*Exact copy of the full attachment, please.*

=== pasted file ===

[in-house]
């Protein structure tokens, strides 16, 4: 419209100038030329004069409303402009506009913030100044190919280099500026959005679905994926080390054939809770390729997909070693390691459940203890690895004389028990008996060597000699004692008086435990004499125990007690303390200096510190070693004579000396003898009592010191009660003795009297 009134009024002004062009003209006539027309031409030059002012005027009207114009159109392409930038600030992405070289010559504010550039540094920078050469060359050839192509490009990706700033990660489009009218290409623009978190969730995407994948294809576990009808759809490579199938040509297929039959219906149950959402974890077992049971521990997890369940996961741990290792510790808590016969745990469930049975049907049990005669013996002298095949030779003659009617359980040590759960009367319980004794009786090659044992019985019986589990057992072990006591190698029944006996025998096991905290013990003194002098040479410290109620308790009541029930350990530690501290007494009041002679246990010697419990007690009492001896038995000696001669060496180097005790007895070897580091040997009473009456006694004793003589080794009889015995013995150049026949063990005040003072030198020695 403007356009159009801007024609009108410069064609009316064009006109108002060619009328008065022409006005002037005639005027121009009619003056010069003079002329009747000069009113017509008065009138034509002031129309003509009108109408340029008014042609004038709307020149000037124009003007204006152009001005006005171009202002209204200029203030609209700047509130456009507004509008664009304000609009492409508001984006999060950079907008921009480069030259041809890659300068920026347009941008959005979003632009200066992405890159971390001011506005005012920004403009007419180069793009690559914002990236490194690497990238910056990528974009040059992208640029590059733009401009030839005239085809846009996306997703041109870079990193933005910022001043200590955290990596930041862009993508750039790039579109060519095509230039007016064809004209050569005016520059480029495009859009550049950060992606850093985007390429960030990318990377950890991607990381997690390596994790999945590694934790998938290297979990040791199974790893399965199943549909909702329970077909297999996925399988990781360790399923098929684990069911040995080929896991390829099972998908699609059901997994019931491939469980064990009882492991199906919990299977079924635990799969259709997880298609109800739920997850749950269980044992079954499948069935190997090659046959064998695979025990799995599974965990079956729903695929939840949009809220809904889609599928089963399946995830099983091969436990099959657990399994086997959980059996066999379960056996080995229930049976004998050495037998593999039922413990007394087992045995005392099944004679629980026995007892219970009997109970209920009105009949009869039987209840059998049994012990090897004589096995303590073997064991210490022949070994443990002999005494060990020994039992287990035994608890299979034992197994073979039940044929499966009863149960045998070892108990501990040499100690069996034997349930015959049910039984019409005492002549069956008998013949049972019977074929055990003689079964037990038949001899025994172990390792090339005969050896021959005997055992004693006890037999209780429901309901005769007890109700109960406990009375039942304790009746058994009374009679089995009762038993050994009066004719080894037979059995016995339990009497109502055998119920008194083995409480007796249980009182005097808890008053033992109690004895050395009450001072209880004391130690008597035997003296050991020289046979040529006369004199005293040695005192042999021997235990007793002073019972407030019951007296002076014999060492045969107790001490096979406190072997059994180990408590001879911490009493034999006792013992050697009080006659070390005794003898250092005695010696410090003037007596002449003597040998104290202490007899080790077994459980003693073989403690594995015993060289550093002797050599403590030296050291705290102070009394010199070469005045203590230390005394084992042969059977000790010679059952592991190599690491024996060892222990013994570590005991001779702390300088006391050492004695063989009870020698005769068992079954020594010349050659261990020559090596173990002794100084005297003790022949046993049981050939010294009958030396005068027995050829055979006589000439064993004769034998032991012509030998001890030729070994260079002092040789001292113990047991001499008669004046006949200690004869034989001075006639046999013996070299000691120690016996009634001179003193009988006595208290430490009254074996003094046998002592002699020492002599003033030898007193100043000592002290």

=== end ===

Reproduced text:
[in-house]
């Protein structure tokens, strides 16, 4: 419209100038030329004069409303402009506009913030100044190919280099500026959005679905994926080390054939809770390729997909070693390691459940203890690895004389028990008996060597000699004692008086435990004499125990007690303390200096510190070693004579000396003898009592010191009660003795009297 009134009024002004062009003209006539027309031409030059002012005027009207114009159109392409930038600030992405070289010559504010550039540094920078050469060359050839192509490009990706700033990660489009009218290409623009978190969730995407994948294809576990009808759809490579199938040509297929039959219906149950959402974890077992049971521990997890369940996961741990290792510790808590016969745990469930049975049907049990005669013996002298095949030779003659009617359980040590759960009367319980004794009786090659044992019985019986589990057992072990006591190698029944006996025998096991905290013990003194002098040479410290109620308790009541029930350990530690501290007494009041002679246990010697419990007690009492001896038995000696001669060496180097005790007895070897580091040997009473009456006694004793003589080794009889015995013995150049026949063990005040003072030198020695 403007356009159009801007024609009108410069064609009316064009006109108002060619009328008065022409006005002037005639005027121009009619003056010069003079002329009747000069009113017509008065009138034509002031129309003509009108109408340029008014042609004038709307020149000037124009003007204006152009001005006005171009202002209204200029203030609209700047509130456009507004509008664009304000609009492409508001984006999060950079907008921009480069030259041809890659300068920026347009941008959005979003632009200066992405890159971390001011506005005012920004403009007419180069793009690559914002990236490194690497990238910056990528974009040059992208640029590059733009401009030839005239085809846009996306997703041109870079990193933005910022001043200590955290990596930041862009993508750039790039579109060519095509230039007016064809004209050569005016520059480029495009859009550049950060992606850093985007390429960030990318990377950890991607990381997690390596994790999945590694934790998938290297979990040791199974790893399965199943549909909702329970077909297999996925399988990781360790399923098929684990069911040995080929896991390829099972998908699609059901997994019931491939469980064990009882492991199906919990299977079924635990799969259709997880298609109800739920997850749950269980044992079954499948069935190997090659046959064998695979025990799995599974965990079956729903695929939840949009809220809904889609599928089963399946995830099983091969436990099959657990399994086997959980059996066999379960056996080995229930049976004998050495037998593999039922413990007394087992045995005392099944004679629980026995007892219970009997109970209920009105009949009869039987209840059998049994012990090897004589096995303590073997064991210490022949070994443990002999005494060990020994039992287990035994608890299979034992197994073979039940044929499966009863149960045998070892108990501990040499100690069996034997349930015959049910039984019409005492002549069956008998013949049972019977074929055990003689079964037990038949001899025994172990390792090339005969050896021959005997055992004693006890037999209780429901309901005769007890109700109960406990009375039942304790009746058994009374009679089995009762038993050994009066004719080894037979059995016995339990009497109502055998119920008194083995409480007796249980009182005097808890008053033992109690004895050395009450001072209880004391130690008597035997003296050991020289046979040529006369004199005293040695005192042999021997235990007793002073019972407030019951007296002076014999060492045969107790001490096979406190072997059994180990408590001879911490009493034999006792013992050697009080006659070390005794003898250092005695010696410090003037007596002449003597040998104290202490007899080790077994459980003693073989403690594995015993060289550093002797050599403590030296050291705290102070009394010199070469005045203590230390005394084992042969059977000790010679059952592991190599690491024996060892222990013994570590005991001779702390300088006391050492004695063989009870020698005769068992079954020594010349050659261990020559090596173990002794100084005297003790022949046993049981050939010294009958030396005068027995050829055979006589000439064993004769034998032991012509030998001890030729070994260079002092040789001292113990047991001499008669004046006949200690004869034989001075006639046999013996070299000691120690016996009634001179003193009988006595208290430490009254074996003094046998002592002699020492002599003033030898007193100043000592002290």